While the system of the '582 document may provide for increased particulate trap temperatures and thereby thermal regeneration, the system does not employ a control strategy that protects against unstable regeneration. The '582 document does not disclose any ramping of particulate trap temperature or incremental temperature increases. Rather, the '582 document discloses sharply increasing the particulate trap temperature to a target regeneration temperature without regard for how quickly it reaches that target temperature.

The present disclosure is directed to solving one or more of the problems discussed above.

SUMMARY OF THE INVENTION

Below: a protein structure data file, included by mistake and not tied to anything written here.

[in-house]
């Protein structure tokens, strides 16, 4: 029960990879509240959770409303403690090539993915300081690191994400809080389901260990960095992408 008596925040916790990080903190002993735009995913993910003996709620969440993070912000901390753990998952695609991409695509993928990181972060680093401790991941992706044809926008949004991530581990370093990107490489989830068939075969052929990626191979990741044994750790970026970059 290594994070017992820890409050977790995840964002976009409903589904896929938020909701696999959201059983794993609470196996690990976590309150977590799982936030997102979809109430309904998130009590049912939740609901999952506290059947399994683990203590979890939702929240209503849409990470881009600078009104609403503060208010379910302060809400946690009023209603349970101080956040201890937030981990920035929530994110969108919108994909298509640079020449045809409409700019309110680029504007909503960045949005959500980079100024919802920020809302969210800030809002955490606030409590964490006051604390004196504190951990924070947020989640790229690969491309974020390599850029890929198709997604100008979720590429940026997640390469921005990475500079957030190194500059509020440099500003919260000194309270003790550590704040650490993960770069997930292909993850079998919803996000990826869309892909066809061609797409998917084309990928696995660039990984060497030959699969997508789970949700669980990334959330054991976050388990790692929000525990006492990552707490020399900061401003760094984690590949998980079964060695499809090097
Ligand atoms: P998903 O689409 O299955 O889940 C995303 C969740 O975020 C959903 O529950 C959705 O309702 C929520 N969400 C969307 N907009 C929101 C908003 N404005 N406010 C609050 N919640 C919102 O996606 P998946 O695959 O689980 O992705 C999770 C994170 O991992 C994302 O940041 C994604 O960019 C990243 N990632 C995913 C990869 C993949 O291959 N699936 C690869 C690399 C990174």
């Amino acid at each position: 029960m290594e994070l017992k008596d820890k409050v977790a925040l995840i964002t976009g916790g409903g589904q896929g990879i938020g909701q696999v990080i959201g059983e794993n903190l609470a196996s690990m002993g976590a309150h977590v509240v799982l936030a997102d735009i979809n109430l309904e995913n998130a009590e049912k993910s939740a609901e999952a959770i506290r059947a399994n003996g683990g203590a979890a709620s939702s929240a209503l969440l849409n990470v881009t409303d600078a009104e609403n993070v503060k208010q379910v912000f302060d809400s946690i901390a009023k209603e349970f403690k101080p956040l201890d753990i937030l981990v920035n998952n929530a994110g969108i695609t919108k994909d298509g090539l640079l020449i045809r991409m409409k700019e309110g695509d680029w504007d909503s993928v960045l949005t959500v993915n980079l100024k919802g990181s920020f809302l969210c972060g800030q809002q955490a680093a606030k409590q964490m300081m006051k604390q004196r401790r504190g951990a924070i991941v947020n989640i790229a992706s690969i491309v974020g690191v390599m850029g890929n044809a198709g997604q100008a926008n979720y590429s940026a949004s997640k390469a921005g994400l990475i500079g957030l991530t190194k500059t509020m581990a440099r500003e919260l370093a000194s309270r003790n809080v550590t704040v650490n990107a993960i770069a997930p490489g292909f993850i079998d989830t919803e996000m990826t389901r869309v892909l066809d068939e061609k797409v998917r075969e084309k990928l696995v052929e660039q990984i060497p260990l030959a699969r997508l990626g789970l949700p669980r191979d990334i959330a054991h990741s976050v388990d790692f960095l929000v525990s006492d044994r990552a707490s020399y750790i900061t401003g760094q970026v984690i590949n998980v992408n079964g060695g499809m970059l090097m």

In one aspect, the present disclosure is directed to a particulate trap regeneration temperature control system. The system may include a particulate trap configured to remove one or more types of particulate matter from an exhaust flow of an engine. The system may also include a heating system configured to increase the temperature of the particulate trap. The system may further include a controller configured to control operation of the heating system during execution of a thermal regeneration event of the particulate trap. The controller may control operation of the heating system by effectuating a first temperature increase of the particulate trap at a predetermined rate up to a first predetermined temperature. The controller may also be configured to effectuate a first temperature hold by maintaining the temperature of the particulate trap at the first predetermined temperature for a predetermined amount of time. The controller may further be configured to effectuate at least a second temperature increase of the particulate trap at a predetermined rate to a higher second predetermined temperature. In addition, the controller may also be configured to effectuate at least a second temperature hold by maintaining the temperature of the particulate trap at the second predetermined temperature for a predetermined amount of time.